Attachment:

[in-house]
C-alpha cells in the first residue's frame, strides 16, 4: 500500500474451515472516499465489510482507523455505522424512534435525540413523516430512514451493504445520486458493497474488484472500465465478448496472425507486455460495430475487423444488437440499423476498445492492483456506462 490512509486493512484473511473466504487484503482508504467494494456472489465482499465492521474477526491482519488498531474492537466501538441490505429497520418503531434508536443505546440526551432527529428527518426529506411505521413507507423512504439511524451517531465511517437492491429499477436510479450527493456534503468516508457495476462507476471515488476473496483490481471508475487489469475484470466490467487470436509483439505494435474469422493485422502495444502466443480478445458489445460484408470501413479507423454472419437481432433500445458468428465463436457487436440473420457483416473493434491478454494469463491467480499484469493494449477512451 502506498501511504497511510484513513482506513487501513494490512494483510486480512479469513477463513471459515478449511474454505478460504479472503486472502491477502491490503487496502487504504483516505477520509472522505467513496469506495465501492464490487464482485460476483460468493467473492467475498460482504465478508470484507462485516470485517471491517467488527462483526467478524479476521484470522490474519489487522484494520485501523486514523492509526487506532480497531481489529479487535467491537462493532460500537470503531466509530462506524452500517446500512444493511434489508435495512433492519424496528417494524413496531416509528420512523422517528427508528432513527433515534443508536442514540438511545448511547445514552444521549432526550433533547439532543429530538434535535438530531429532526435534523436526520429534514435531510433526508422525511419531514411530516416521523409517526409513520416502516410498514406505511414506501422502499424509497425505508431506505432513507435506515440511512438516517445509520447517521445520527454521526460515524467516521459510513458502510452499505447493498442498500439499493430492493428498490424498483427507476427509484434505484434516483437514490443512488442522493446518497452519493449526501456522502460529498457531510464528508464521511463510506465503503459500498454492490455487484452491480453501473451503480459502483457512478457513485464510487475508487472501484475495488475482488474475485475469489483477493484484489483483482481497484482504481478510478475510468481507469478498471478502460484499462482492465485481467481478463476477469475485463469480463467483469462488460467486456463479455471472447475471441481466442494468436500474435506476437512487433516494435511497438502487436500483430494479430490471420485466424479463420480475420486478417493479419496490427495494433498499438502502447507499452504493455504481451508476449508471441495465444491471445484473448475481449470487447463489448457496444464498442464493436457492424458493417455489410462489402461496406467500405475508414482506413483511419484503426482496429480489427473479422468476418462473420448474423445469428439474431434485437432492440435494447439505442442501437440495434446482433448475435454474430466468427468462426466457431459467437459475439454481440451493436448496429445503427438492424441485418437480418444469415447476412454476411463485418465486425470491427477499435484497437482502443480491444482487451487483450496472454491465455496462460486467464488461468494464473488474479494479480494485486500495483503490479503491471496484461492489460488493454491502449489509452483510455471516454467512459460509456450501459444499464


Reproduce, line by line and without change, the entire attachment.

[in-house]
C-alpha cells in the first residue's frame, strides 16, 4: 500500500474451515472516499465489510482507523455505522424512534435525540413523516430512514451493504445520486458493497474488484472500465465478448496472425507486455460495430475487423444488437440499423476498445492492483456506462 490512509486493512484473511473466504487484503482508504467494494456472489465482499465492521474477526491482519488498531474492537466501538441490505429497520418503531434508536443505546440526551432527529428527518426529506411505521413507507423512504439511524451517531465511517437492491429499477436510479450527493456534503468516508457495476462507476471515488476473496483490481471508475487489469475484470466490467487470436509483439505494435474469422493485422502495444502466443480478445458489445460484408470501413479507423454472419437481432433500445458468428465463436457487436440473420457483416473493434491478454494469463491467480499484469493494449477512451 502506498501511504497511510484513513482506513487501513494490512494483510486480512479469513477463513471459515478449511474454505478460504479472503486472502491477502491490503487496502487504504483516505477520509472522505467513496469506495465501492464490487464482485460476483460468493467473492467475498460482504465478508470484507462485516470485517471491517467488527462483526467478524479476521484470522490474519489487522484494520485501523486514523492509526487506532480497531481489529479487535467491537462493532460500537470503531466509530462506524452500517446500512444493511434489508435495512433492519424496528417494524413496531416509528420512523422517528427508528432513527433515534443508536442514540438511545448511547445514552444521549432526550433533547439532543429530538434535535438530531429532526435534523436526520429534514435531510433526508422525511419531514411530516416521523409517526409513520416502516410498514406505511414506501422502499424509497425505508431506505432513507435506515440511512438516517445509520447517521445520527454521526460515524467516521459510513458502510452499505447493498442498500439499493430492493428498490424498483427507476427509484434505484434516483437514490443512488442522493446518497452519493449526501456522502460529498457531510464528508464521511463510506465503503459500498454492490455487484452491480453501473451503480459502483457512478457513485464510487475508487472501484475495488475482488474475485475469489483477493484484489483483482481497484482504481478510478475510468481507469478498471478502460484499462482492465485481467481478463476477469475485463469480463467483469462488460467486456463479455471472447475471441481466442494468436500474435506476437512487433516494435511497438502487436500483430494479430490471420485466424479463420480475420486478417493479419496490427495494433498499438502502447507499452504493455504481451508476449508471441495465444491471445484473448475481449470487447463489448457496444464498442464493436457492424458493417455489410462489402461496406467500405475508414482506413483511419484503426482496429480489427473479422468476418462473420448474423445469428439474431434485437432492440435494447439505442442501437440495434446482433448475435454474430466468427468462426466457431459467437459475439454481440451493436448496429445503427438492424441485418437480418444469415447476412454476411463485418465486425470491427477499435484497437482502443480491444482487451487483450496472454491465455496462460486467464488461468494464473488474479494479480494485486500495483503490479503491471496484461492489460488493454491502449489509452483510455471516454467512459460509456450501459444499464